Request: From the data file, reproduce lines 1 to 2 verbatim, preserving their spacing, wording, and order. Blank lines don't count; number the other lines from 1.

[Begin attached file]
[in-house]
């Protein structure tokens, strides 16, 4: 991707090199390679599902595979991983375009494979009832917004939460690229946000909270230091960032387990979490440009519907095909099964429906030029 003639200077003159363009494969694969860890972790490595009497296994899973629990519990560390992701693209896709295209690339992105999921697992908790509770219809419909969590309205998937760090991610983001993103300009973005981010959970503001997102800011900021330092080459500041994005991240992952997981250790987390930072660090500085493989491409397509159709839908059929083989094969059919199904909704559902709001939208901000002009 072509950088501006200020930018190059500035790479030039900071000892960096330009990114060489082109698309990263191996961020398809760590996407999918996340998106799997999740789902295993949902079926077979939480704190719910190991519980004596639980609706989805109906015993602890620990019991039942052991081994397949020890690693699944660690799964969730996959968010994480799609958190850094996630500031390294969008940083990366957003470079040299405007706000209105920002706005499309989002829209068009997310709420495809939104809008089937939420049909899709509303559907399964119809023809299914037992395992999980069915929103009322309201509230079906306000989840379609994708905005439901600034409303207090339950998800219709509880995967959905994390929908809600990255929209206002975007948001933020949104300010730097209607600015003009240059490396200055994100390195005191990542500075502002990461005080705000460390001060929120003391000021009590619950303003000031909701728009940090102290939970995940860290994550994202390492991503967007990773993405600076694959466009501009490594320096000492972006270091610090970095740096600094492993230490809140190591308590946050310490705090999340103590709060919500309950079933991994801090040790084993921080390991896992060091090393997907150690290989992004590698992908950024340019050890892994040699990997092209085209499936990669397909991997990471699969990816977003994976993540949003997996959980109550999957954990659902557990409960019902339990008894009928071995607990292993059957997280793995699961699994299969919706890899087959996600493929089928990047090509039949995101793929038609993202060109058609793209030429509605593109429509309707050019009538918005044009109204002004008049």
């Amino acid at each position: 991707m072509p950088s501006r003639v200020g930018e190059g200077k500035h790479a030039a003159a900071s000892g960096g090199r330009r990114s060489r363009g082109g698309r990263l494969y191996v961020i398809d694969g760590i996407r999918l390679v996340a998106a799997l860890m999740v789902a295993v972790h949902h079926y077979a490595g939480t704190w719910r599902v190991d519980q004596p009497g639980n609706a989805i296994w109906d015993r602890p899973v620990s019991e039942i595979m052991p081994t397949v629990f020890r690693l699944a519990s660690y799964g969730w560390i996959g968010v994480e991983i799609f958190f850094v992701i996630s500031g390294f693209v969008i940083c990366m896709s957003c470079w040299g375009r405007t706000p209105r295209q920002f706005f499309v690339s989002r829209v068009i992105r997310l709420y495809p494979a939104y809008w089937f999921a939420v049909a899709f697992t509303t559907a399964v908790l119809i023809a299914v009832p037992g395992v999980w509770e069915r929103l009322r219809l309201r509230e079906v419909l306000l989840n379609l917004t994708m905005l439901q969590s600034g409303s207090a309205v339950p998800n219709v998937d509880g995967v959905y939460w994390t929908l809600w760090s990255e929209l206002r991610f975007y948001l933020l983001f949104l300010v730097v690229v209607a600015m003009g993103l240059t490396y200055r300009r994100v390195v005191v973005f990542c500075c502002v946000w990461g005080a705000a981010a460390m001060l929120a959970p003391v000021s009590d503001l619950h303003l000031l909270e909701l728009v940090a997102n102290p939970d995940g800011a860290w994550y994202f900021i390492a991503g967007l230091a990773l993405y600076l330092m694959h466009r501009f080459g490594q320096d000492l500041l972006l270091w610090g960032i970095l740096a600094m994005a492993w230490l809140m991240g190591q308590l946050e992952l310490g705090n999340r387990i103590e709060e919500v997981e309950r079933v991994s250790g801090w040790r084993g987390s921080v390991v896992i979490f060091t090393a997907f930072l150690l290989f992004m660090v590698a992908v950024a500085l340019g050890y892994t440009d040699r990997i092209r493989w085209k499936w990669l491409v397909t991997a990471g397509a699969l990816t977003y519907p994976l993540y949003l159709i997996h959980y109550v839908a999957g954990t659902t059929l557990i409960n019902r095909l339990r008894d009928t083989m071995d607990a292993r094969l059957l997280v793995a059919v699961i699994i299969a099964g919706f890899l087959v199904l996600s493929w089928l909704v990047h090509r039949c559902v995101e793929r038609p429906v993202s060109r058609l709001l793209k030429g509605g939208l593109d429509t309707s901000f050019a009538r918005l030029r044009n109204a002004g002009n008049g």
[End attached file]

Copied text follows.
[in-house]
């Protein structure tokens, strides 16, 4: 991707090199390679599902595979991983375009494979009832917004939460690229946000909270230091960032387990979490440009519907095909099964429906030029 003639200077003159363009494969694969860890972790490595009497296994899973629990519990560390992701693209896709295209690339992105999921697992908790509770219809419909969590309205998937760090991610983001993103300009973005981010959970503001997102800011900021330092080459500041994005991240992952997981250790987390930072660090500085493989491409397509159709839908059929083989094969059919199904909704559902709001939208901000002009 072509950088501006200020930018190059500035790479030039900071000892960096330009990114060489082109698309990263191996961020398809760590996407999918996340998106799997999740789902295993949902079926077979939480704190719910190991519980004596639980609706989805109906015993602890620990019991039942052991081994397949020890690693699944660690799964969730996959968010994480799609958190850094996630500031390294969008940083990366957003470079040299405007706000209105920002706005499309989002829209068009997310709420495809939104809008089937939420049909899709509303559907399964119809023809299914037992395992999980069915929103009322309201509230079906306000989840379609994708905005439901600034409303207090339950998800219709509880995967959905994390929908809600990255929209206002975007948001933020949104300010730097209607600015003009240059490396200055994100390195005191990542500075502002990461005080705000460390001060929120003391000021009590619950303003000031909701728009940090102290939970995940860290994550994202390492991503967007990773993405600076694959466009501009490594320096000492972006270091610090970095740096600094492993230490809140190591308590946050310490705090999340103590709060919500309950079933991994801090040790084993921080390991896992060091090393997907150690290989992004590698992908950024340019050890892994040699990997092209085209499936990669397909991997990471699969990816977003994976993540949003997996959980109550999957954990659902557990409960019902339990008894009928071995607990292993059957997280793995699961699994299969919706890899087959996600493929089928990047090509039949995101793929038609993202060109058609793209030429509605593109429509309707050019009538918005044009109204002004008049």